Monkey business in Baños


Say cheese! Monkey at Paseo Los Monos

With his misshapen, bent arms dragging alongside him, tiny Etsa slowly shuffles across the dusty floor before gently leaning his furry head against my knee.

The pitiful sight of this small brown woolly monkey is hard to watch.

Etsa the monkey. Pic courtesy of Sleep Talkin’ Man

Etsa is five years old, but due to being kept in a box and denied sunlight by his captor, he has developed rickets and is now a fraction of the size he should be.

He is one of more than 60 animals to be found at Paseo los Monos, in the Ecuadorian Amazon.

The volunteer-led organisation based in a section of primary forest cares for rescued monkeys and other trafficked wild animals, including coatis (a type of racoon native to Latin America) and even a baby otter.

Through the gaps in a small enclosed cot from which several cuddly toys swing, we catch a glimpse of an adorable one-and-a-half month old capuchin monkey that staff are currently nursing as his mother did not produce any milk.


Nap time for the baby capuchin

As she carefully lifts him out of his cosy bed to offer him a teated bottle, volunteer Viviana explains: “Animal trafficking is the third largest illegal trade in the world, after weapons and drugs.

“There is a big demand for baby monkeys as pets. But for traffickers to catch a baby monkey, they will have to kill on average five adult monkeys – the mother, who usually carries the baby when it is young, and then the adult males who will retaliate if they see the mother under threat.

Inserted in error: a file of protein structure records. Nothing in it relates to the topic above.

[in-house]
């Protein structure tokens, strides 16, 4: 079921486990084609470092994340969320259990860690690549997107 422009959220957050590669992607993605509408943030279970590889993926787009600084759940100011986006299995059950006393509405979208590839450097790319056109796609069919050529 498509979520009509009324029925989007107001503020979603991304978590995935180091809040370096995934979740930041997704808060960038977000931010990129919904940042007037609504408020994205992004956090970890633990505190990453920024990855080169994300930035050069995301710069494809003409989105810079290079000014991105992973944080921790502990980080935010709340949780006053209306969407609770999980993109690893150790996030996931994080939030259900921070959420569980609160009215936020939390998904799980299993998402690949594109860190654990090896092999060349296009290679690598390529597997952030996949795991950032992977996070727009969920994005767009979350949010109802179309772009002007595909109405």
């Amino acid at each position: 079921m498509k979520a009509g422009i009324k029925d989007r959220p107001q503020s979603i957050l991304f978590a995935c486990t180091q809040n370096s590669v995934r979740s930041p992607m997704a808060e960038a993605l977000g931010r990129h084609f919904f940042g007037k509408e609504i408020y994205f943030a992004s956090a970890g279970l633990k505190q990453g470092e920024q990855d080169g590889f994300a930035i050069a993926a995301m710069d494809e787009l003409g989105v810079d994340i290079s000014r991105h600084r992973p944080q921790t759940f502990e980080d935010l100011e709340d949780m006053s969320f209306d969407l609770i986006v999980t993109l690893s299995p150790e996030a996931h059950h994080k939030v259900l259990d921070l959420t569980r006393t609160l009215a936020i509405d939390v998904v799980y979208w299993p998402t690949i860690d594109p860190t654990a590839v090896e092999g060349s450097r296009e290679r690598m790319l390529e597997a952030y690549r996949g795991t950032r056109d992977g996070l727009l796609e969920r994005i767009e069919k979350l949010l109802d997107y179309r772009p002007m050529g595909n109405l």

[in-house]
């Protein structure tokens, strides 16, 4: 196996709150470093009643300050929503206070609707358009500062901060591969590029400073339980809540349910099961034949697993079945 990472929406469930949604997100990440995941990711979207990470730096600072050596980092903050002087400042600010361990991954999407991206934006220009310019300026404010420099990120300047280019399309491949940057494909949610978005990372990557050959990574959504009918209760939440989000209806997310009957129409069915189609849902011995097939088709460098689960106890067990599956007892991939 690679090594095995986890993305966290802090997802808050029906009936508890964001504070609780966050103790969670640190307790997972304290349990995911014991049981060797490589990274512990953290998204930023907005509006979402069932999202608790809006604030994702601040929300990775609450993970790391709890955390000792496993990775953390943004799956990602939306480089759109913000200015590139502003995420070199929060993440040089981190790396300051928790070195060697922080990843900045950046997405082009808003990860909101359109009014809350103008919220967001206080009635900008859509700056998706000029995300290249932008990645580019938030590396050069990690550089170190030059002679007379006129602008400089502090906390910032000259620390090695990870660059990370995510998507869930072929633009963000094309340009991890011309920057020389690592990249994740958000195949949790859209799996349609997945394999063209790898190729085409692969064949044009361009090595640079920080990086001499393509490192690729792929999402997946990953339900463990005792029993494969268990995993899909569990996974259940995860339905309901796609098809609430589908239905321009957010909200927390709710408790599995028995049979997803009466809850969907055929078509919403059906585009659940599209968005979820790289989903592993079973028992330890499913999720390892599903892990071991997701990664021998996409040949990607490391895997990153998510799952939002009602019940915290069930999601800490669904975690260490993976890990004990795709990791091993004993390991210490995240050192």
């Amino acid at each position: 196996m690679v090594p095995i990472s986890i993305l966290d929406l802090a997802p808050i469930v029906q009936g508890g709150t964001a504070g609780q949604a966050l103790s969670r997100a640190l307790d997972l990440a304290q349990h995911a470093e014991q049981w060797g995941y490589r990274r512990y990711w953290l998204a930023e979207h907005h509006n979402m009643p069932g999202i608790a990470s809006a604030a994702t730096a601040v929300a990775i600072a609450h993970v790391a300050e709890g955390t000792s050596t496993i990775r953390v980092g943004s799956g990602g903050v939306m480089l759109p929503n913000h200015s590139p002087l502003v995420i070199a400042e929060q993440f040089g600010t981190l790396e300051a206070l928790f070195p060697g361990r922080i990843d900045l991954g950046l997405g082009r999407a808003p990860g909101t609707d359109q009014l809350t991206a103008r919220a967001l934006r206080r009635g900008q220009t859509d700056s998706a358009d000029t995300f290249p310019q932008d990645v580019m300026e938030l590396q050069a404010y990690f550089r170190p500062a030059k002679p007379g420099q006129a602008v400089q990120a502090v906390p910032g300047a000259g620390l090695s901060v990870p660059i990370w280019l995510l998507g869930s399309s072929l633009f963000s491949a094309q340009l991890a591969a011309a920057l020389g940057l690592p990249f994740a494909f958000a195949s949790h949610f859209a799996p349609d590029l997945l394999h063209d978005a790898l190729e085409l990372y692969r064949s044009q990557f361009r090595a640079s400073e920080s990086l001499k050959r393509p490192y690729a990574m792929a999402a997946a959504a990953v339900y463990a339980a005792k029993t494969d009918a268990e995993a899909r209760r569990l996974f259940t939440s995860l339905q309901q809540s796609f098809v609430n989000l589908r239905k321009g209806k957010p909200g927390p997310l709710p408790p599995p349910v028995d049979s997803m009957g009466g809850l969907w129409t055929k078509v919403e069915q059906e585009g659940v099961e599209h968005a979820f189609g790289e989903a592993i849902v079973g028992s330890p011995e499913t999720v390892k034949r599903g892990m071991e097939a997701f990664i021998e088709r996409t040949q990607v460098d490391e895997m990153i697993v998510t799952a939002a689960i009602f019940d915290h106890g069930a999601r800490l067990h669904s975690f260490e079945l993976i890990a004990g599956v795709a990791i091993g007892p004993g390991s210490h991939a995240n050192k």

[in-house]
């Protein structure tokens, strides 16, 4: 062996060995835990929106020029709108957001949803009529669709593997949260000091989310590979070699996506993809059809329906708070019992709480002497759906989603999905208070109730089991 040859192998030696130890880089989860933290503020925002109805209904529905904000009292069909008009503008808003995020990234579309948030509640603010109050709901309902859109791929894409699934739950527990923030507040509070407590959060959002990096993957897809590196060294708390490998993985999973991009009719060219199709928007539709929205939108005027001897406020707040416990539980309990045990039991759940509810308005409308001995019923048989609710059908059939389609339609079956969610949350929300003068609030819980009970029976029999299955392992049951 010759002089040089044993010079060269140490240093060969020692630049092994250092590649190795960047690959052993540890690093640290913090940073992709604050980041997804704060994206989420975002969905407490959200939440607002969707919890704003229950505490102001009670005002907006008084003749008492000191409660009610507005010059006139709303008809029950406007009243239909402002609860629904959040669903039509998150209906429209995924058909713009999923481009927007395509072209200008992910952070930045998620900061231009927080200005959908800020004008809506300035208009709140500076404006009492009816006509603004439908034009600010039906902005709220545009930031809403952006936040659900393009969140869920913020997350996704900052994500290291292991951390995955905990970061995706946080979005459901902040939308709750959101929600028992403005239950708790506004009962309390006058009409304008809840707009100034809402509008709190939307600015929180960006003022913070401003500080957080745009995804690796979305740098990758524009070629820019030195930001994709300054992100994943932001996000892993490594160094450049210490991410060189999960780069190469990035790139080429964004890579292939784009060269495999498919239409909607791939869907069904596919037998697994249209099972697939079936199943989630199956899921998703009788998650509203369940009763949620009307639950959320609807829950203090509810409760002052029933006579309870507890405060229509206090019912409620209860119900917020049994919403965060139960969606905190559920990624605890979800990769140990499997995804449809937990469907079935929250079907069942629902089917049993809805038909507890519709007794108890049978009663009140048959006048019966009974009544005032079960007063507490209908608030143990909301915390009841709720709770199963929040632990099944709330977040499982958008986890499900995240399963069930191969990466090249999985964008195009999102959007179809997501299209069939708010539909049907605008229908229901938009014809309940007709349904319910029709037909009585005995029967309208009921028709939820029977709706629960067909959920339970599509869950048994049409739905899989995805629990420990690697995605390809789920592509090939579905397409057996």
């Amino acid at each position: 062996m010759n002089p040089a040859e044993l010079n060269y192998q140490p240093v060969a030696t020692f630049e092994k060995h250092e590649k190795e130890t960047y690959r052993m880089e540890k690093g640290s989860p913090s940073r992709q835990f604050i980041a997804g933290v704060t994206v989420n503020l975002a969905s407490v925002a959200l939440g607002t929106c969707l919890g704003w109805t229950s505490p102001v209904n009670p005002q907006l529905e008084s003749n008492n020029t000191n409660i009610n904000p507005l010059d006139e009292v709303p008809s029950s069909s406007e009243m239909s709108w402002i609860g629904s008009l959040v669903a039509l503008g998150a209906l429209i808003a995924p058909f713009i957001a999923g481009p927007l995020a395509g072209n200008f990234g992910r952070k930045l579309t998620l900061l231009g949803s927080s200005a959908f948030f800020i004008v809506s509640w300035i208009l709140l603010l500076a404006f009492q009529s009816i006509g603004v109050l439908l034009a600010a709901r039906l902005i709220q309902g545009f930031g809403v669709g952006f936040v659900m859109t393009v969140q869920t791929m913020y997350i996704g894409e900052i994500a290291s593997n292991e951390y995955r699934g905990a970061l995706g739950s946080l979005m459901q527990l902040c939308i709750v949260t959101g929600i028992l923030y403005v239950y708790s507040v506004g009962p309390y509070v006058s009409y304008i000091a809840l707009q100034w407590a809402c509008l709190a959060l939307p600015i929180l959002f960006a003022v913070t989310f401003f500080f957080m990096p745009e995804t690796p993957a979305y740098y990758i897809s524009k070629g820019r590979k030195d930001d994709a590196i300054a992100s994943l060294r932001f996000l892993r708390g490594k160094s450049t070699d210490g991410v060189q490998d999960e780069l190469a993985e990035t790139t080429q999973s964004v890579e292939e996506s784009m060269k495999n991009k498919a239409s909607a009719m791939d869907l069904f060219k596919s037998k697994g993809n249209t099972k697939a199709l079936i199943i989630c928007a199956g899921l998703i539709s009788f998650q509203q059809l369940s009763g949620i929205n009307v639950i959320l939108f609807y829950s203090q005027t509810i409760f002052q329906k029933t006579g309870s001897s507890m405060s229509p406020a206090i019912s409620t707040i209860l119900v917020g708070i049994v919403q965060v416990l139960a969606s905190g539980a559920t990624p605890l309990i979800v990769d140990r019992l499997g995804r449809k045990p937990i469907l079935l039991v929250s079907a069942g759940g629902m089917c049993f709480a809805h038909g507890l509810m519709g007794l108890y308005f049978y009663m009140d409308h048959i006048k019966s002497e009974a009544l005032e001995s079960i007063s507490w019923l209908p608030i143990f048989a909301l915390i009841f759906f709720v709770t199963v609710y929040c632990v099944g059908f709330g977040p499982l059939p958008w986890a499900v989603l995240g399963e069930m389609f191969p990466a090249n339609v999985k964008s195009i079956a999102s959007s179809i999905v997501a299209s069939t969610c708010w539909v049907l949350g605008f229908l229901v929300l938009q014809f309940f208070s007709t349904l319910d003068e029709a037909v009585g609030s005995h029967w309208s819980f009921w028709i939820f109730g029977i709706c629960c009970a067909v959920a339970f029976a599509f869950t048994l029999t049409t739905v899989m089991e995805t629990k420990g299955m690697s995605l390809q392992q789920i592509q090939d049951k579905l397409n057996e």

“When the baby grows up, people find they cannot look after it anymore as its behaviour will change a lot. That’s how some of our monkeys have ended up here.”

The chance to observe up close these fascinating creatures, most of whom roam freely around the surrounding forest, is spellbinding.


That monkey’s got a Phil on its bum

With their tiny hands and fingernails, they expertly peel fruit or reach up to grasp your arm. Their inquisitive nature means they are always studying something new – a pair of sunglasses, a camera, a velcro pocket strip.

As I stroke Etsa’s fur, Phil reaches up to remove another young monkey from his head, where it has been happily snuggling for a while.

He chuckles as it immediately wraps its tail around his arm and starts licking his leg, soon attracting a couple of others who muscle in to get in on the rugby playing-peg action.


Phil finally gets a wash

Apparently they love the taste of salt, and Phil’s sweaty limbs appear to be the equivalent of a five-star gourmet meal.

Even Esta abandons me and hobbles over to have a taste.

A few metres away a red-furred racoon snuffles about by a large tree root, while another monkey sits down and starts ruffling through the hair of one of the many friendly dogs on site, as it lazily acquiesces.

Another volunteer tells us: “I spent a week helping out and even in that short time, it was amazing to interact with the monkeys.

“They are so clever, calculating and unmistakeably humanlike in their behaviour.”

Suddenly there is a loud screech and a commotion behind us, and a volunteer legs it over to separate the otter from a woolly monkey. Being a baby, he loves to play fight, but his games aren’t always appreciated by the perceptive primates.

Luckily it’s soon feeding time, which always puts a stop to the monkeying around. For a bit.

For more about the project or volunteering see:



About travellingtoothbrushes

We are a couple of journalists with restless toothbrushes. Our teeth scrubbers seem unable to leap out of their respective washbags to take up a permanent residency on the bathroom shelf. So, we've decided to let them live the way they want to and take them on a trip around South America...
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